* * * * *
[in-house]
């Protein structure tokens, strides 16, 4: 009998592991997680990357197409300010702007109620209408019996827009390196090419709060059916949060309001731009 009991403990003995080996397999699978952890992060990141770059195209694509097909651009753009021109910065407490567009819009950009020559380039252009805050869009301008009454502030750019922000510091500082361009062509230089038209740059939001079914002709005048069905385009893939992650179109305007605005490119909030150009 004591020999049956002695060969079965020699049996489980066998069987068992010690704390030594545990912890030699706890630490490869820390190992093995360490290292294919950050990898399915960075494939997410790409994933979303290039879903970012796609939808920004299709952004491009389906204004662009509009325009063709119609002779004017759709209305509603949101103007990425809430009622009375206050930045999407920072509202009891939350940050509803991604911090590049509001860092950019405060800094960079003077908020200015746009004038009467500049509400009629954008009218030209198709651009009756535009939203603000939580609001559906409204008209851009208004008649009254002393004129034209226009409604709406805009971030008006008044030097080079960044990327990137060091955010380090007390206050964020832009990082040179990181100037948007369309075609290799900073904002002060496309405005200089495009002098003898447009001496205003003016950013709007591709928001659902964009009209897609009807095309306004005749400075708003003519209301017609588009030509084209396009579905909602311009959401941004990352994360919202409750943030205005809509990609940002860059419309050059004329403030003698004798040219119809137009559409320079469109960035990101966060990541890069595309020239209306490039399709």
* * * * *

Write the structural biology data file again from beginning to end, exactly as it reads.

[in-house]
């Protein structure tokens, strides 16, 4: 009998592991997680990357197409300010702007109620209408019996827009390196090419709060059916949060309001731009 009991403990003995080996397999699978952890992060990141770059195209694509097909651009753009021109910065407490567009819009950009020559380039252009805050869009301008009454502030750019922000510091500082361009062509230089038209740059939001079914002709005048069905385009893939992650179109305007605005490119909030150009 004591020999049956002695060969079965020699049996489980066998069987068992010690704390030594545990912890030699706890630490490869820390190992093995360490290292294919950050990898399915960075494939997410790409994933979303290039879903970012796609939808920004299709952004491009389906204004662009509009325009063709119609002779004017759709209305509603949101103007990425809430009622009375206050930045999407920072509202009891939350940050509803991604911090590049509001860092950019405060800094960079003077908020200015746009004038009467500049509400009629954008009218030209198709651009009756535009939203603000939580609001559906409204008209851009208004008649009254002393004129034209226009409604709406805009971030008006008044030097080079960044990327990137060091955010380090007390206050964020832009990082040179990181100037948007369309075609290799900073904002002060496309405005200089495009002098003898447009001496205003003016950013709007591709928001659902964009009209897609009807095309306004005749400075708003003519209301017609588009030509084209396009579905909602311009959401941004990352994360919202409750943030205005809509990609940002860059419309050059004329403030003698004798040219119809137009559409320079469109960035990101966060990541890069595309020239209306490039399709």